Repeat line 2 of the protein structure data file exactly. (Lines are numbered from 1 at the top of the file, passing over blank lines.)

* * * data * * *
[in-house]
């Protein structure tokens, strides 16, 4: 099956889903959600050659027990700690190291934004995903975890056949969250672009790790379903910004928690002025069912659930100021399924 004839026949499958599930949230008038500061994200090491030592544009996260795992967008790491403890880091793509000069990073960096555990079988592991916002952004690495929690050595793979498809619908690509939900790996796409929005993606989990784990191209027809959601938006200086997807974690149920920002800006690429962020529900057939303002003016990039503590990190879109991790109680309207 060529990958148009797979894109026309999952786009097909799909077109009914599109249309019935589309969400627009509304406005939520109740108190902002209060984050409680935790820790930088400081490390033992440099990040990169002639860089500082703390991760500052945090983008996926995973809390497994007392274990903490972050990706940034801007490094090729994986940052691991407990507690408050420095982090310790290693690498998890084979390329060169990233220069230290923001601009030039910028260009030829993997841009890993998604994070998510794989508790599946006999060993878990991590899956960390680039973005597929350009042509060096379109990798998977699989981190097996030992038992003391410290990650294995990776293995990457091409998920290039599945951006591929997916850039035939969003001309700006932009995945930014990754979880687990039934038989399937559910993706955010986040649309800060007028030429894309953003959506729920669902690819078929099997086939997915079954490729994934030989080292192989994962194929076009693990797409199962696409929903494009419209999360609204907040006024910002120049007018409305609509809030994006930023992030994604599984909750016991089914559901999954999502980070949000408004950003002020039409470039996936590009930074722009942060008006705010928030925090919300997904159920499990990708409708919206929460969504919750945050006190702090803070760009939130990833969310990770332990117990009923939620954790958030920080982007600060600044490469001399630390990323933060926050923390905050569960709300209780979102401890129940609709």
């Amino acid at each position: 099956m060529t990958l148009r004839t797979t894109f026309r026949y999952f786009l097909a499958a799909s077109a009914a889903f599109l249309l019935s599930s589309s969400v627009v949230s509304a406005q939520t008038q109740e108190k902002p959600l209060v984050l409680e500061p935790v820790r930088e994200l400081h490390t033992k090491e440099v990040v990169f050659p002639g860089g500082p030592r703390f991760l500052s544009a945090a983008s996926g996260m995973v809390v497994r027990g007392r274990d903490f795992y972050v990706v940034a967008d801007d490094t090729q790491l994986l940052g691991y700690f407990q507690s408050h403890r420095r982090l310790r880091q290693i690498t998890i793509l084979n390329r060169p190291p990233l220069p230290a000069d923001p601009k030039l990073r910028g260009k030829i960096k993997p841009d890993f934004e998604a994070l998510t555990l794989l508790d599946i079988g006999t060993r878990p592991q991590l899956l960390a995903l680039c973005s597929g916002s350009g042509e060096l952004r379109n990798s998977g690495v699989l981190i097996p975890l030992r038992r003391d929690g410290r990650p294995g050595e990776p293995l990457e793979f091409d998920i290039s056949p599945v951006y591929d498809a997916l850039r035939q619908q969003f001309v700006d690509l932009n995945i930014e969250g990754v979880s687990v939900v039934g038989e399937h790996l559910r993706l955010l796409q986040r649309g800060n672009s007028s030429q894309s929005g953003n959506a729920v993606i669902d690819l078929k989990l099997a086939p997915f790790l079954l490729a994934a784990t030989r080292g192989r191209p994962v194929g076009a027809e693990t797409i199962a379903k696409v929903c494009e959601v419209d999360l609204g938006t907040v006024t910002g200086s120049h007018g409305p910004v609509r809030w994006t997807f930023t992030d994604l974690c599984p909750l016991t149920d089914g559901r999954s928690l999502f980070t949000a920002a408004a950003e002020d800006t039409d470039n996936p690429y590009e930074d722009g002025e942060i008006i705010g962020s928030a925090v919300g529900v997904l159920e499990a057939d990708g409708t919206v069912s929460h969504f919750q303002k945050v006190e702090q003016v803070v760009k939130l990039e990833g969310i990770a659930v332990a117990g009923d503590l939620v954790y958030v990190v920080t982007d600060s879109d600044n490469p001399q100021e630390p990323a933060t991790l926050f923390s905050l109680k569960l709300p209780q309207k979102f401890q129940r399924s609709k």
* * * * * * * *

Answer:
């Protein structure tokens, strides 16, 4: 099956889903959600050659027990700690190291934004995903975890056949969250672009790790379903910004928690002025069912659930100021399924 004839026949499958599930949230008038500061994200090491030592544009996260795992967008790491403890880091793509000069990073960096555990079988592991916002952004690495929690050595793979498809619908690509939900790996796409929005993606989990784990191209027809959601938006200086997807974690149920920002800006690429962020529900057939303002003016990039503590990190879109991790109680309207 060529990958148009797979894109026309999952786009097909799909077109009914599109249309019935589309969400627009509304406005939520109740108190902002209060984050409680935790820790930088400081490390033992440099990040990169002639860089500082703390991760500052945090983008996926995973809390497994007392274990903490972050990706940034801007490094090729994986940052691991407990507690408050420095982090310790290693690498998890084979390329060169990233220069230290923001601009030039910028260009030829993997841009890993998604994070998510794989508790599946006999060993878990991590899956960390680039973005597929350009042509060096379109990798998977699989981190097996030992038992003391410290990650294995990776293995990457091409998920290039599945951006591929997916850039035939969003001309700006932009995945930014990754979880687990039934038989399937559910993706955010986040649309800060007028030429894309953003959506729920669902690819078929099997086939997915079954490729994934030989080292192989994962194929076009693990797409199962696409929903494009419209999360609204907040006024910002120049007018409305609509809030994006930023992030994604599984909750016991089914559901999954999502980070949000408004950003002020039409470039996936590009930074722009942060008006705010928030925090919300997904159920499990990708409708919206929460969504919750945050006190702090803070760009939130990833969310990770332990117990009923939620954790958030920080982007600060600044490469001399630390990323933060926050923390905050569960709300209780979102401890129940609709």